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Mac Application Development by Example: Beginners Guide based on 0 ratings. 1 reviews.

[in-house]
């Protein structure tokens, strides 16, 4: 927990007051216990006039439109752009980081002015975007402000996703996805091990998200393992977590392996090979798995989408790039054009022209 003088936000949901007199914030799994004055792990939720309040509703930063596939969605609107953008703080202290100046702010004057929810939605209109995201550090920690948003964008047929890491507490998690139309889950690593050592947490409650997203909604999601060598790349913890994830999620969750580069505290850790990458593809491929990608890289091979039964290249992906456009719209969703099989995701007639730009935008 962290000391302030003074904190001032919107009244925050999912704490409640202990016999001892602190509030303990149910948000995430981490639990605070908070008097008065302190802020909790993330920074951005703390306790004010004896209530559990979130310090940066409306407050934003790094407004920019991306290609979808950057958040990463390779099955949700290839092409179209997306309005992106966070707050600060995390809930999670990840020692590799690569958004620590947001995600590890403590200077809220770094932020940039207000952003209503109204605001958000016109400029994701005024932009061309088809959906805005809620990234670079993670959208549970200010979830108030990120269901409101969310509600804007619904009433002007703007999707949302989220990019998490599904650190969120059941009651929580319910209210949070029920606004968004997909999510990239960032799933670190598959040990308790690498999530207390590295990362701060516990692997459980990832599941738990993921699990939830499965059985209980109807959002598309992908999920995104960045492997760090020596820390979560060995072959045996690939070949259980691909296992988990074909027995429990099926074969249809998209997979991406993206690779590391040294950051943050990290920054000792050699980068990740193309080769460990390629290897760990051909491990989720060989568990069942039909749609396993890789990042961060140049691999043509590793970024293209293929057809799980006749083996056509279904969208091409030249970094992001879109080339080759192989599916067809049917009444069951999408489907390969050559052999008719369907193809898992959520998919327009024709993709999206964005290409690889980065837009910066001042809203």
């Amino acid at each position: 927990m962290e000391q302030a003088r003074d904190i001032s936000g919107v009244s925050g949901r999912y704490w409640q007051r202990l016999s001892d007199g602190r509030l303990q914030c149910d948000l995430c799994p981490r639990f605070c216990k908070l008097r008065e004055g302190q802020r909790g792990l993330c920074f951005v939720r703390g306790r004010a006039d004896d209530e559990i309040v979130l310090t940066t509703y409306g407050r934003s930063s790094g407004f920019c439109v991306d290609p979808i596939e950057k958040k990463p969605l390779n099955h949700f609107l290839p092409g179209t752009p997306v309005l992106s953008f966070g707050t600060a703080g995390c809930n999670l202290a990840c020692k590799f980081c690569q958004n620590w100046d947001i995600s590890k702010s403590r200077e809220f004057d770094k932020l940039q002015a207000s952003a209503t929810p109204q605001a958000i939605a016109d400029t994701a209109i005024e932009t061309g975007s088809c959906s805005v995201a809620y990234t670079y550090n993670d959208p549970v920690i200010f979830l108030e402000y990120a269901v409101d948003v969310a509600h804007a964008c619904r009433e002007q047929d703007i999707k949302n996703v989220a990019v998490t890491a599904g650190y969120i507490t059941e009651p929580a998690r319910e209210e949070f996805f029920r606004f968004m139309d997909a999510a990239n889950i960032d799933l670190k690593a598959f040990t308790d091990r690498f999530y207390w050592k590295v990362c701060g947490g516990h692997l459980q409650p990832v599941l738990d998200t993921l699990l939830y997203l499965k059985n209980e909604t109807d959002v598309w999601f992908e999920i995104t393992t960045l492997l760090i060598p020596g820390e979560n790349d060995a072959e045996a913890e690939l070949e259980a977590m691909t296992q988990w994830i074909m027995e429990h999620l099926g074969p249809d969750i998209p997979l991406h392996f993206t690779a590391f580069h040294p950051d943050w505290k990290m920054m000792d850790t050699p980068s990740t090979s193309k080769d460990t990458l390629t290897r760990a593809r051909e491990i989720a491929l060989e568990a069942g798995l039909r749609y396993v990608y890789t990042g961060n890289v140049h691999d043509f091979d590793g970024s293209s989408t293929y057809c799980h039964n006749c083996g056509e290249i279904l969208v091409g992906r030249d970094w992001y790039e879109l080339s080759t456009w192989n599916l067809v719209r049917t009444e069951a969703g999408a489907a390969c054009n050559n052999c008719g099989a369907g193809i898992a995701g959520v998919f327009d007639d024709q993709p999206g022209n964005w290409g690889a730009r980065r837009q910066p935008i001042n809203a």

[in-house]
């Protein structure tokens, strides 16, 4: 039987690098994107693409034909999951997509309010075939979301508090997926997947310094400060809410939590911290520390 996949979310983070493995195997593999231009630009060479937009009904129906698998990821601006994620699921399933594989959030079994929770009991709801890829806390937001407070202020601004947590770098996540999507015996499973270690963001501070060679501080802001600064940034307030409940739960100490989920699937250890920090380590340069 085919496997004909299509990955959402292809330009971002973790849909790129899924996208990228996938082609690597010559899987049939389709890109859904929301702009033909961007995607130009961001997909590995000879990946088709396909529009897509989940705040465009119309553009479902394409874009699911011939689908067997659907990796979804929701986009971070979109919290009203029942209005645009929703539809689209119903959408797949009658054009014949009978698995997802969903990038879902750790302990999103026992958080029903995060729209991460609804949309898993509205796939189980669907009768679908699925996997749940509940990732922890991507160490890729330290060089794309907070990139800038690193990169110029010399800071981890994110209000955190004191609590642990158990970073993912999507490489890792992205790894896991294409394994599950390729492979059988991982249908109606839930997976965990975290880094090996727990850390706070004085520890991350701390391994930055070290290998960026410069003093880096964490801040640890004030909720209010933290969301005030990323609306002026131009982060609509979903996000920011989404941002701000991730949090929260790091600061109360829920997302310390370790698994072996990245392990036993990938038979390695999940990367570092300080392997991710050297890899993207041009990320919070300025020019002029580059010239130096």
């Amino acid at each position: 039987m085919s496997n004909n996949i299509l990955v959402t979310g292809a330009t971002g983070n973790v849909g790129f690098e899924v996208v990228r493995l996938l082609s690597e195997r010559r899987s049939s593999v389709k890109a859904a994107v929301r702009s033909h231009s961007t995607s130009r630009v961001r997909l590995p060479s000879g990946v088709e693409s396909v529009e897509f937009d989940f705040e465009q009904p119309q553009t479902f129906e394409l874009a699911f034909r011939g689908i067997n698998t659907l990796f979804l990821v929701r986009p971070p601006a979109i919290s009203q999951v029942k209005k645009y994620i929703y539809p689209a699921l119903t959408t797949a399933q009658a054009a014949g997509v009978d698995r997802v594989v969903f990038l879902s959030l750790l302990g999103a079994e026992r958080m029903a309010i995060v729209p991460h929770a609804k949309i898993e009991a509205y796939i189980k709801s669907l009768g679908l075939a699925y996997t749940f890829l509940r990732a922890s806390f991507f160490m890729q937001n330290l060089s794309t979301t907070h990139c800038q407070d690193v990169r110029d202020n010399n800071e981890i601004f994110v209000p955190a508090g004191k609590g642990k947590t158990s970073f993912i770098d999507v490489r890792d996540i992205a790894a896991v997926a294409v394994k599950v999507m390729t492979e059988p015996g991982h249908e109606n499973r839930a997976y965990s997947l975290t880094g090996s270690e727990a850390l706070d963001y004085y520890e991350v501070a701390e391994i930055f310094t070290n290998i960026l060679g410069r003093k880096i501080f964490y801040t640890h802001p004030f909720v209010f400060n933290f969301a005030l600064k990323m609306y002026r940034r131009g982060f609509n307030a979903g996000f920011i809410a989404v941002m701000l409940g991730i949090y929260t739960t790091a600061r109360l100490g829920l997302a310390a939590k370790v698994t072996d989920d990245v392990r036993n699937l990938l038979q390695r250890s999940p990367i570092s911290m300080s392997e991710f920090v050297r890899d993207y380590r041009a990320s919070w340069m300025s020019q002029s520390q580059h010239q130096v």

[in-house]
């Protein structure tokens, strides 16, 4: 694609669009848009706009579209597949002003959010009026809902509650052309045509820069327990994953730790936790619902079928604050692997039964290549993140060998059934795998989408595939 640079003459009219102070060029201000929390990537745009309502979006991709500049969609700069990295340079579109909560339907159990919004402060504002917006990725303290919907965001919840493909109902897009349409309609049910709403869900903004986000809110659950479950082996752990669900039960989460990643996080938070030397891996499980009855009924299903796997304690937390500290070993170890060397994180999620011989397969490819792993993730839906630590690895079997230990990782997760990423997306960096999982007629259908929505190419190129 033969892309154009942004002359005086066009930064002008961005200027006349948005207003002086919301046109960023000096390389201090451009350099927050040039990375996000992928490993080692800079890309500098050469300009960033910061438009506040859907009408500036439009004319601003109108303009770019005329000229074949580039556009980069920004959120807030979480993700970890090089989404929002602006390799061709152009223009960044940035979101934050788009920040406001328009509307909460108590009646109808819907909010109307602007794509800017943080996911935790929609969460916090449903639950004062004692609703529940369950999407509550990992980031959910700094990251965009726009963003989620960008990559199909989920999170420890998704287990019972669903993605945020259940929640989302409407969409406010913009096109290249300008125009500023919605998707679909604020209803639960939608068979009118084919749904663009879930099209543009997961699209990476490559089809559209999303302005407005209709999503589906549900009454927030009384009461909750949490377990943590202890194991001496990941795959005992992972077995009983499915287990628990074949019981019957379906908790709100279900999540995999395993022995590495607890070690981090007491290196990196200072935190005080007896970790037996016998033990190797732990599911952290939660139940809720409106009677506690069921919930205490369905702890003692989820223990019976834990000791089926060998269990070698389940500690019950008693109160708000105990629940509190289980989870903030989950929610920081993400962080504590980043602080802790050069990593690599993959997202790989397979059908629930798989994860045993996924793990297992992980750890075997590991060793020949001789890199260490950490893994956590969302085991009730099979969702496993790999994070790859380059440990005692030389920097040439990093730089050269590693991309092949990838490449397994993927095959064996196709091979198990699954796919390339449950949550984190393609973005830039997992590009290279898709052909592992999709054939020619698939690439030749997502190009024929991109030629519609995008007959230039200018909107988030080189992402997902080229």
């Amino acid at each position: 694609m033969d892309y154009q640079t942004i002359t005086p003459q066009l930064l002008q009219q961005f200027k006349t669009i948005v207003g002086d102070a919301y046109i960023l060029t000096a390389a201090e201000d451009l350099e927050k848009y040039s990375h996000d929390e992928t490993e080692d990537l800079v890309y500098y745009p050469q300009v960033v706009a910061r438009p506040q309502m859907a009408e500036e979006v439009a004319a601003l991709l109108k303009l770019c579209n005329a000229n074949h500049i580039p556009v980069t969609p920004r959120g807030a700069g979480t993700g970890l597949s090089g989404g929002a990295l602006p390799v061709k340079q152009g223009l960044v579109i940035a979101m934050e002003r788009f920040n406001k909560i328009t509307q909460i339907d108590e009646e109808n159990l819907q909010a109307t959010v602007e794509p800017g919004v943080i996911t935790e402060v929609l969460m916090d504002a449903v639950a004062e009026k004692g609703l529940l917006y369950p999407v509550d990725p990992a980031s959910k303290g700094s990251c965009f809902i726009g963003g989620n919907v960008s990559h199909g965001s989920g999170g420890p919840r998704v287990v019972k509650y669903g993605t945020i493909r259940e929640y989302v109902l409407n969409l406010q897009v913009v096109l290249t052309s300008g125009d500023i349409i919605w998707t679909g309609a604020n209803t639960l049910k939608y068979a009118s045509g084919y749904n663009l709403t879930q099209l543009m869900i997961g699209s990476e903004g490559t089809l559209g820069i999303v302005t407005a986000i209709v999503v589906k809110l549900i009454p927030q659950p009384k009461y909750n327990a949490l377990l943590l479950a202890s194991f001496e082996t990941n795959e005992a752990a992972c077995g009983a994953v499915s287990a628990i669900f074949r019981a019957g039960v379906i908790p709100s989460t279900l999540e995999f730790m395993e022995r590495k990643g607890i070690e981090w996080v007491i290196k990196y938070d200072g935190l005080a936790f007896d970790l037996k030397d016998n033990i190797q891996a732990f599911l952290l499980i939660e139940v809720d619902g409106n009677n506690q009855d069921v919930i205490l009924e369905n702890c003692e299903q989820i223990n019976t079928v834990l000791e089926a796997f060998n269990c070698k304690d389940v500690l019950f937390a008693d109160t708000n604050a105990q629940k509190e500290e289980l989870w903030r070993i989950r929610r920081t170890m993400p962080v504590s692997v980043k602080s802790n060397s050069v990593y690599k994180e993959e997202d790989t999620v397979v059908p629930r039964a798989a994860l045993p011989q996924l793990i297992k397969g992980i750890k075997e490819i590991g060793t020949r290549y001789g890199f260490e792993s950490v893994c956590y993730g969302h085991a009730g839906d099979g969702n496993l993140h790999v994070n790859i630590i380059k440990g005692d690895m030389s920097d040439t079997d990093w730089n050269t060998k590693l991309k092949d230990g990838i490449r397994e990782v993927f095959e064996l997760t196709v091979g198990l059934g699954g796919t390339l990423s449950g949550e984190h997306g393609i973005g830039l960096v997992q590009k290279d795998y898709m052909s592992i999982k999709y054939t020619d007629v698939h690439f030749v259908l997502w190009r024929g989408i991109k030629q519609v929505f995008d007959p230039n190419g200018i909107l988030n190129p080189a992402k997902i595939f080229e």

Ahem, I do have to differ slightly with the Preface, which asserts that Apple's 'market share is growing faster than the industry and has been for years'. I've been following Apple since 82, and I well remember when Microsoft relegated them to almost irrelevancy on the desktop and where extinction loomed as a real possibility in the late 90s. But yes Apple did come back spectacularly and Mac OS X is a very solid operating system. To this ends, programming for OS X can be lucrative. The author also acknowledges that finding bugs is a real part of the development process. Thus the second chapter discusses the debugger that comes with Xcode. We are walked thru deliberate coding errors, that result in executable code, but which when run give wrong answers. Like dividing by zero. You need to learn how to use breakpoints, to step thru problematic code. Something common to every debugger in every language. So if you have never used any debugger before, the lessons in this book can indeed be transferable to other computing environments. Another useful section of the book explains iCloud, which is Apple's marketing term for you being able to store data on their servers. The payoff is the ability to have several devices on the Internet access and change a common data area. This is something different from most any application environment of say 10 years ago. Then, it was incumbent on you to provide that central storage on the Internet, via your own data center. So pay attention here. This is cutting edge. Later chapters then delve into GUI issues. Perhaps some readers were really looking for these topics. But the book tries to strike a balance between these and the earlier abilities. You should become facile across all these, to be an experienced developer.